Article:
While German business confidence fell in August, most indicators suggested the currency area has emerged from the immediate aftermath of the UK vote relatively unscathed. Purchasing Managers’ Index (PMI) readings for France and Germany showed a contraction in manufacturing confidence as expected but impressive growth readings in services confidence, while both the composite PMI for the broader eurozone and a European Commission economic indicator delivered especially strong readings.

Rate bait

By the end of the week, attention had turned to a meeting of many of the world’s leading figures in finance and economics in Jackson Hole, Wyoming. Once dubbed the “Davos of central bankers”, the fishing-rich venue was supposedly chosen in 1982 in order to attract the US Fed chairman of the day – a keen fly-fisherman. It has since become a talking shop for global economic and monetary policy.

This year’s opening speech by Janet Yellen was watched especially closely for hints at Fed policy plans. The Fed chair highlighted a series of payroll gains in the US, the strength of consumer spending, and the bank’s expectation of inflation gains, as she argued that the case for a rate hike had strengthened. Nevertheless, she omitted to specify a September rise, as some had hoped. The S&P 500 ended the week down 0.83%.

Some of this attention is understandable. The Fed’s medium-term rate plans remain unclear. Although formally committed to rate rises, the central bank has been clear to emphasise the slow pace at which it plans to proceed – and members of its rate-setting committee returned to rate inaction following its rate rise late last December, the first in nine years.

Moreover, the bank is facing increasing political pressure, both from Donald Trump, Republican presidential nominee, and from Fed Up, a protest movement that wants the Fed to hold down rates to enable some of America’s lowest-paid benefit from a rise in wages. The greater role played by central banks since the global financial crisis has led some to criticise their power – or at least the way they use it. Scrutiny is likely to increase, making it increasingly difficult for central banks to act independently of politics – or to take actions that could be seen as favouring financial markets.

Deflation dilemma

Nevertheless, Haruhiko Kuroda, Japan’s central bank chief, must have felt some envy as he met with Janet Yellen in Jackson Hole. Last week statistics showed that Japan’s consumer prices have dropped for the fifth consecutive month, suggesting that neither extreme central bank measures nor Abenomics (the prime minister’s stimulus plan) have yet succeeded in normalising the country’s economic weather. With rates already in negative territory, Kuroda is now low on ammunition.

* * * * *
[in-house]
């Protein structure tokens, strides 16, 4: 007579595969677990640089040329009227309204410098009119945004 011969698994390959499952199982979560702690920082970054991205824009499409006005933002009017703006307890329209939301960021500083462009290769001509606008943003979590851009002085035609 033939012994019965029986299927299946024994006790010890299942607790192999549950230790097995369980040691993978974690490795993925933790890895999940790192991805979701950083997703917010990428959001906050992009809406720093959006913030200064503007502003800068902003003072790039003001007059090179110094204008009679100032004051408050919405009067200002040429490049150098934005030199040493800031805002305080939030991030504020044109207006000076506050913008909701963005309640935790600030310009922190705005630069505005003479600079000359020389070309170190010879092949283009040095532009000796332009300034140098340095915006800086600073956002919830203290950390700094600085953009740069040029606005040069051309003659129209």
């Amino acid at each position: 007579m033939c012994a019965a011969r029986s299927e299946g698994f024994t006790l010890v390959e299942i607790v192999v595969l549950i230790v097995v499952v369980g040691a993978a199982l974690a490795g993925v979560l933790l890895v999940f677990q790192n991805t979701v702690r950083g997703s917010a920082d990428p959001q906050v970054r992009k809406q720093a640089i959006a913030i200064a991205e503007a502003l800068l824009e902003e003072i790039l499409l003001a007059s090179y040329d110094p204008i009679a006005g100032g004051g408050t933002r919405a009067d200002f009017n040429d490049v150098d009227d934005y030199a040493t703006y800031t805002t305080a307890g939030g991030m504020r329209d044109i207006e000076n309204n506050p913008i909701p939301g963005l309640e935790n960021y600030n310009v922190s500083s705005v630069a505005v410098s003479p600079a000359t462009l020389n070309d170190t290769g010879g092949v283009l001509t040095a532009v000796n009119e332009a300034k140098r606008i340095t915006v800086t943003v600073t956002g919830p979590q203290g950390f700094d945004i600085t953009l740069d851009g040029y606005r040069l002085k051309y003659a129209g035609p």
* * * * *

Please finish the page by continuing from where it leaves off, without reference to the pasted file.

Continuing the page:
The Nikkei 225 dropped 1.1% last week, although there were hopes the central bank might soon step in to make asset purchases. But much of the downward shift reflected fears that Janet Yellen would hint at imminent rate rises. If she does raise rates soon, she is expected to do so slowly, and to do so alone. Rates are not expected to rise elsewhere in the developed world for some time yet.

 

The information contained is correct as at the date of the article. The information contained does not constitute investment advice and is not intended to state, indicate or imply that current or past results are indicative of future results or expectations. Where the opinions of third parties are offered, these may not necessarily reflect those of St. James’s Place.

FTSE International Limited (“FTSE”) © FTSE 2016. “FTSE®” is a trade mark of the London Stock Exchange Group companies and is used by FTSE International Limited under licence. All rights in the FTSE indices and/or FTSE ratings vest in FTSE and/or its licensors. Neither FTSE nor its licensors accept any liability for any errors or omissions in the FTSE indices and/or FTSE ratings or underlying data. No further distribution of FTSE Data is permitted without FTSE’s express written consent.